3. An assembly as recited in claim 2 wherein said first operating position of said flow restrictor means is assumed directly responsive to lubricant flow in said first direction.
4. An assembly as recited in claim 1 wherein said valve means is manually operated.
5. An assembly as recited in claim 1 wherein said gate assumes said closed position directly responsive to lubricant flow in said first direction.
6. A pressurized lubrication assembly for a center bearing of an exhaust-driven turbocharger associated with an internal combustion engine wherein said engine includes means for providing flow of pressurized lubricant through first conduit means to said turbocharger when said engine is running, said lubrication assembly comprising:
reservoir means for storing a quantity of lubricant under pressure;
second conduit means coupled to said reservoir means and said first conduit means for permitting flow of lubricant in a first direction from said first conduit means to said reservoir means and in a second direction from said reservoir means to said first conduit means and thereby to said turbocharger;
flow restrictor means permitting continuous fluid flow therethrough disposed in said second conduit means intermediate said reservoir means and the coupling of said second conduit means with said first conduit means, said flow restrictor means having a first operating position for providing for restricted lubricant flow in said first direction and a second operating position for providing for substantially unrestricted lubricant flow in said second direction and thereby to said turbocharger.
7. An assembly as recited in claim 6 wherein said second operating position of said flow restrictor means is assumed directly responsive to lubricant flow in said second direction.
8. An assembly as recited in claim 7 wherein said first operating position of said flow restrictor means is assumed directly responsive to lubricant flow in said first direction.
9. An assembly as recited in claim 6 wherein said flow restrictor means comprises:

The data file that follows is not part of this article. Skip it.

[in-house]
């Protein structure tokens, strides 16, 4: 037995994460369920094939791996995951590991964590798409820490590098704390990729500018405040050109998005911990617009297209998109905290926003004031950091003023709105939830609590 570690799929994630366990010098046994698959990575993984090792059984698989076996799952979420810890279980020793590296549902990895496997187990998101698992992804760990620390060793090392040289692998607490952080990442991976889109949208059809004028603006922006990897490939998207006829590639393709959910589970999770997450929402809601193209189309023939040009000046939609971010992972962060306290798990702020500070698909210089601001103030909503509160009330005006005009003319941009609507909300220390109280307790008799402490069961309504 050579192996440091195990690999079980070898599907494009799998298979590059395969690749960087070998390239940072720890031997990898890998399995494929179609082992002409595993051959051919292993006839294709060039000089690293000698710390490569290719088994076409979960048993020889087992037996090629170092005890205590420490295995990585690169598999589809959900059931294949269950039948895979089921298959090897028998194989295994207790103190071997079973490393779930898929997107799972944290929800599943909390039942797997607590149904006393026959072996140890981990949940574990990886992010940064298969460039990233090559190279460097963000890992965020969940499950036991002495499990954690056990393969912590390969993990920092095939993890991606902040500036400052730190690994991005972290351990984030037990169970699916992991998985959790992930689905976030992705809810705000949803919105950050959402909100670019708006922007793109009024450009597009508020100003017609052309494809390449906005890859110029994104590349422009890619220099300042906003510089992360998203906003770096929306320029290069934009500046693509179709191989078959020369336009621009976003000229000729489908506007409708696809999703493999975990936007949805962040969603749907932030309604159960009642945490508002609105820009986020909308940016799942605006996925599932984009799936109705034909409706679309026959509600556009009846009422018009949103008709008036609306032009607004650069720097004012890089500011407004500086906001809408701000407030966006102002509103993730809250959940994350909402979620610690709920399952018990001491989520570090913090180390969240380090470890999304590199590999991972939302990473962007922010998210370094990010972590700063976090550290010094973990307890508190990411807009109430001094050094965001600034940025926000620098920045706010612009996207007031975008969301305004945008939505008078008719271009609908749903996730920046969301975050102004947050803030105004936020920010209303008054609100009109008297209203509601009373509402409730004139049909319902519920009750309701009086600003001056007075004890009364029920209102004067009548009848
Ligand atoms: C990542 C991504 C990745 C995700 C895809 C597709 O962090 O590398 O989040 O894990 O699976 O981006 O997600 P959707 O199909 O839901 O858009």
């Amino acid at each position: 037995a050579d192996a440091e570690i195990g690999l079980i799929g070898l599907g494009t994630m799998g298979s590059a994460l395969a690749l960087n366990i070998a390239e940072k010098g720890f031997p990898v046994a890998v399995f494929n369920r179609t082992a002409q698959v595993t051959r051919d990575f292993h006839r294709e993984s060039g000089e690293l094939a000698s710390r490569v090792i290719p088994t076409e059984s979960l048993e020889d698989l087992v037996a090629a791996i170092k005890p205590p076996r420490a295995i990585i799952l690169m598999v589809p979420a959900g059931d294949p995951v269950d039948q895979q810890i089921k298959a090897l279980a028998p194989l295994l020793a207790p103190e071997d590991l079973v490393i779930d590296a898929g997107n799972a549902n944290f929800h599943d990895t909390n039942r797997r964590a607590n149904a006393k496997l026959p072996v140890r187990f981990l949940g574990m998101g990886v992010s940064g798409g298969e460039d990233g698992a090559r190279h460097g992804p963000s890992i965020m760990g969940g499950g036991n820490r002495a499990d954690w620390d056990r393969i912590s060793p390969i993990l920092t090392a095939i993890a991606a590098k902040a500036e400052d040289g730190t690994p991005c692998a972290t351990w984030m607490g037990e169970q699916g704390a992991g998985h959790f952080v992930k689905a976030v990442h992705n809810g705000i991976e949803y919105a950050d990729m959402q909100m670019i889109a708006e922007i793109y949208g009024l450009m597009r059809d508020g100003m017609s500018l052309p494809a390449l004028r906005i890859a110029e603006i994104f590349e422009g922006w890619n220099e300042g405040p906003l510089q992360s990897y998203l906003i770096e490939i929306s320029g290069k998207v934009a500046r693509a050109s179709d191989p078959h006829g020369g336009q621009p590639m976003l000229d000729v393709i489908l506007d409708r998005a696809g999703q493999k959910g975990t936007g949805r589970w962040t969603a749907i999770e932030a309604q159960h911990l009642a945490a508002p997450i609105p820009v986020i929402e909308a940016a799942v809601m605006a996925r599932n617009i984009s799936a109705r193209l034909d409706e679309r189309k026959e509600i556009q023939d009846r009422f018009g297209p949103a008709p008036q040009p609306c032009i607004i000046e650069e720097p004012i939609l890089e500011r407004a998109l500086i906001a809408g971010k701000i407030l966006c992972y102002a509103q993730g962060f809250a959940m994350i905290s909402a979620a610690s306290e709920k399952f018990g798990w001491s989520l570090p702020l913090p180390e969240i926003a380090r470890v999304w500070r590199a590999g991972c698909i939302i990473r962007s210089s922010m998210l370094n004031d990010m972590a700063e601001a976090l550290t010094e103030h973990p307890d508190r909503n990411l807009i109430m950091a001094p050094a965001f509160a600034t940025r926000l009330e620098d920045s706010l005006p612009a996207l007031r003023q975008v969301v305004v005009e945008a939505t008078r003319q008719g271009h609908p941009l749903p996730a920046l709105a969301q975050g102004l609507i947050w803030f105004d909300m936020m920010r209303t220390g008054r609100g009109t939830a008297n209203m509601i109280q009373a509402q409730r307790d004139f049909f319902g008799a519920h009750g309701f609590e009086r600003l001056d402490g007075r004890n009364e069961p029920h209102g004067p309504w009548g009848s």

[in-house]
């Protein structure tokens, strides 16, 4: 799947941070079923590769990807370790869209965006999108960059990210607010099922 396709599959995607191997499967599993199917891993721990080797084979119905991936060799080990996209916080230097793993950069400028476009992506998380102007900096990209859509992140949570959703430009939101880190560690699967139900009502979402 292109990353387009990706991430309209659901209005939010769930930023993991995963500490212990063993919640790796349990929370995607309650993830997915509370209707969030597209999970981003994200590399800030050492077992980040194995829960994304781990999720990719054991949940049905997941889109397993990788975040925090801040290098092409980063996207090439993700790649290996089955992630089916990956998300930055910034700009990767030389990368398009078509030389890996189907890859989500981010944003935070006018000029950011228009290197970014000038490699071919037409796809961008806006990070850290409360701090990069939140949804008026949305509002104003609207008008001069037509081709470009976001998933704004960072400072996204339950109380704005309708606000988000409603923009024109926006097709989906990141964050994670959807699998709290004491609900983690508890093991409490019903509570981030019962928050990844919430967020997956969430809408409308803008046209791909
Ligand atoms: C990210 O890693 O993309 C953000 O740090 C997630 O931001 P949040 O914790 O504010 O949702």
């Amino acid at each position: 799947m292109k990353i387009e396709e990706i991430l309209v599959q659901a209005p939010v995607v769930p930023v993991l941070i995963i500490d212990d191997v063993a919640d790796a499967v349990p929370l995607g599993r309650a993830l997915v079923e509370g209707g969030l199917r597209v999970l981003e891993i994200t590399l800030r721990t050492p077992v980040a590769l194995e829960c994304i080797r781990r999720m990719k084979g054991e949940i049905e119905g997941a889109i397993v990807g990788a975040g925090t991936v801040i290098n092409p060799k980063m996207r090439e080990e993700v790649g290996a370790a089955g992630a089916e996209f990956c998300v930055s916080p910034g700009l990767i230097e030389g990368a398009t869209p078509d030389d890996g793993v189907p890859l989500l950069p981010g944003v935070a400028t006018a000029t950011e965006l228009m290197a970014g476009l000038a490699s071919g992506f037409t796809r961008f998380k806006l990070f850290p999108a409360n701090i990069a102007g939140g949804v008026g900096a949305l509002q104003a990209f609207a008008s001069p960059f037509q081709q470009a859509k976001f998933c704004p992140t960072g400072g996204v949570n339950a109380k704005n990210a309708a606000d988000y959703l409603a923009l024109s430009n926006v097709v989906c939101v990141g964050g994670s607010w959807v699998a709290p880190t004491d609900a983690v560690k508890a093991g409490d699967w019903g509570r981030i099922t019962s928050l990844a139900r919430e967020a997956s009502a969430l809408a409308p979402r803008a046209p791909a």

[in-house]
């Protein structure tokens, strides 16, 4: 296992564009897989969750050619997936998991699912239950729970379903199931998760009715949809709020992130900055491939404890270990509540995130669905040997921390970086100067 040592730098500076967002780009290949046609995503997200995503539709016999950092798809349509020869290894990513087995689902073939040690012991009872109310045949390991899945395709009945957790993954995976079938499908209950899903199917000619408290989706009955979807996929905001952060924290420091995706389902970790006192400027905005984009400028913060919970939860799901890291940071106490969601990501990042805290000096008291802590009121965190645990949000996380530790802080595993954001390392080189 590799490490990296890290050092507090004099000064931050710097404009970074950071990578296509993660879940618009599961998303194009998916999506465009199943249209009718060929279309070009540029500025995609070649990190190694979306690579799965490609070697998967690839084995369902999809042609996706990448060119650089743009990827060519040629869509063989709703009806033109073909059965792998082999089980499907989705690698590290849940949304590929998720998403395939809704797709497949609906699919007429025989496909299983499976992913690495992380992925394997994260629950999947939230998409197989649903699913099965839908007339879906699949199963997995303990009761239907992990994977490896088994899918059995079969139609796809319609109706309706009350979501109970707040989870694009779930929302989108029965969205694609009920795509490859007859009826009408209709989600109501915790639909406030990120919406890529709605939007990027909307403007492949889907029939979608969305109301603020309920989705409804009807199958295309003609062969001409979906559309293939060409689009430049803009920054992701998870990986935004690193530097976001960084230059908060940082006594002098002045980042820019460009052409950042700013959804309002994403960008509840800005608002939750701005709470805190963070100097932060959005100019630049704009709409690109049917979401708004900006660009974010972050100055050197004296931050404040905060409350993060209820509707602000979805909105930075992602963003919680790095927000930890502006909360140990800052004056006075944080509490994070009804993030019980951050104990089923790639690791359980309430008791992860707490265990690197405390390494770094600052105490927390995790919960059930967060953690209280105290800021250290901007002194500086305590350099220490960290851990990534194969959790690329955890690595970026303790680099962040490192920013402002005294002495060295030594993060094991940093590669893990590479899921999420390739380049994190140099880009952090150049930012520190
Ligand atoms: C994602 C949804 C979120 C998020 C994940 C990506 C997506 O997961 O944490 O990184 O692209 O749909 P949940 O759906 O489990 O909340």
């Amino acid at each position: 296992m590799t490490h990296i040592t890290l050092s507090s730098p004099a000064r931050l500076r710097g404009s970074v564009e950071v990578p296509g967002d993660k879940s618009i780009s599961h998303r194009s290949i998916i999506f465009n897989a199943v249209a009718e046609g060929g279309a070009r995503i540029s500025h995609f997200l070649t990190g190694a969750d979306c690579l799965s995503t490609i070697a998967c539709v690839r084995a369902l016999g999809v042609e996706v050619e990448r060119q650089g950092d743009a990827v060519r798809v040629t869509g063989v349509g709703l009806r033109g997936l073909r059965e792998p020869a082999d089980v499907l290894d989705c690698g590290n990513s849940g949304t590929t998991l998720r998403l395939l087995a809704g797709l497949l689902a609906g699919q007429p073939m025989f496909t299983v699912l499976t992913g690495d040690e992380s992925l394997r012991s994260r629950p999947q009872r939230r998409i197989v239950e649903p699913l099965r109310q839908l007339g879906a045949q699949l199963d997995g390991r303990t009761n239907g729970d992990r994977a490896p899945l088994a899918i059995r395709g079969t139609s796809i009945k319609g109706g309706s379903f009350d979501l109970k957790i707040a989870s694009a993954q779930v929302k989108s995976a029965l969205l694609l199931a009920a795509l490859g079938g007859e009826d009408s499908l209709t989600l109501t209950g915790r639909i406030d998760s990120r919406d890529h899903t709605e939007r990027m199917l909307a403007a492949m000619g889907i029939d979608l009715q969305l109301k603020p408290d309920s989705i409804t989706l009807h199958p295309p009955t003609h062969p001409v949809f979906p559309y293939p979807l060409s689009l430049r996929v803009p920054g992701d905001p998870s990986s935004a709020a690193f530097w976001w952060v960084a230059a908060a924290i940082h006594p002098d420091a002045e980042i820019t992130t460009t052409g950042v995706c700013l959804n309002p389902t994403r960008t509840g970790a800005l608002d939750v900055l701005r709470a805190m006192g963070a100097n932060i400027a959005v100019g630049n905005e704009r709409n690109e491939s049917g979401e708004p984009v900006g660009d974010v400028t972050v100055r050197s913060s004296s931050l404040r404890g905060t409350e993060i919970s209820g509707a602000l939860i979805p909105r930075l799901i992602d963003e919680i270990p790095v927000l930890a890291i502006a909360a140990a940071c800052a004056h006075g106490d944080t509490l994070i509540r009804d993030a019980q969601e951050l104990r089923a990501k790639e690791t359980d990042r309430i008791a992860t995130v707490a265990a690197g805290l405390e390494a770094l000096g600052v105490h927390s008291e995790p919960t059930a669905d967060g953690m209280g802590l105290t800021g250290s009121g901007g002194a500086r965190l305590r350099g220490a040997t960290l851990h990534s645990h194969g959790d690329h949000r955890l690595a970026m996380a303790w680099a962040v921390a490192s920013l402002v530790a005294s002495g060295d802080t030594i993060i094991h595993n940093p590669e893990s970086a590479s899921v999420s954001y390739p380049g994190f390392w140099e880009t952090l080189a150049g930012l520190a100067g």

a casing having a fluid passage therethrough; and
a gate having an aperture therein pivotally mounted within said fluid passage wherein said gate assumes a closed position when said lubricant flows in said first direction whereby restricted lubricant flow from said first conduit means to said reservoir means through said aperture is permitted and wherein lubricant flow in said second direction opens said gate whereby substantially unrestricted lubricant flow from said reservoir means to said first conduit means and thereby to said turbocharger center bearing is permitted by said open gate.
10. An assembly as recited in claim 9 wherein said gate assumes said closed position directly responsive to lubricant flow in said first direction.
11. An assembly as recited in claim 6 wherein said second conduit means further includes valve means disposed therein for selectively permitting and preventing flow of lubricant in said second conduit means.
12. An assembly as recited in claim 11 wherein said valve means is located intermediate said flow restrictor means and the coupling of said second conduit means to said first conduit means.
13. An assembly as recited in claim 11 wherein said valve means is a manually operated valve.
14. An improved prelubricator and pressurized lubricant reservoir assembly for lubricating machinery, such as an internal combustion engine, when the lubricant pressure in the machinery is below a specified level, said assembly comprising: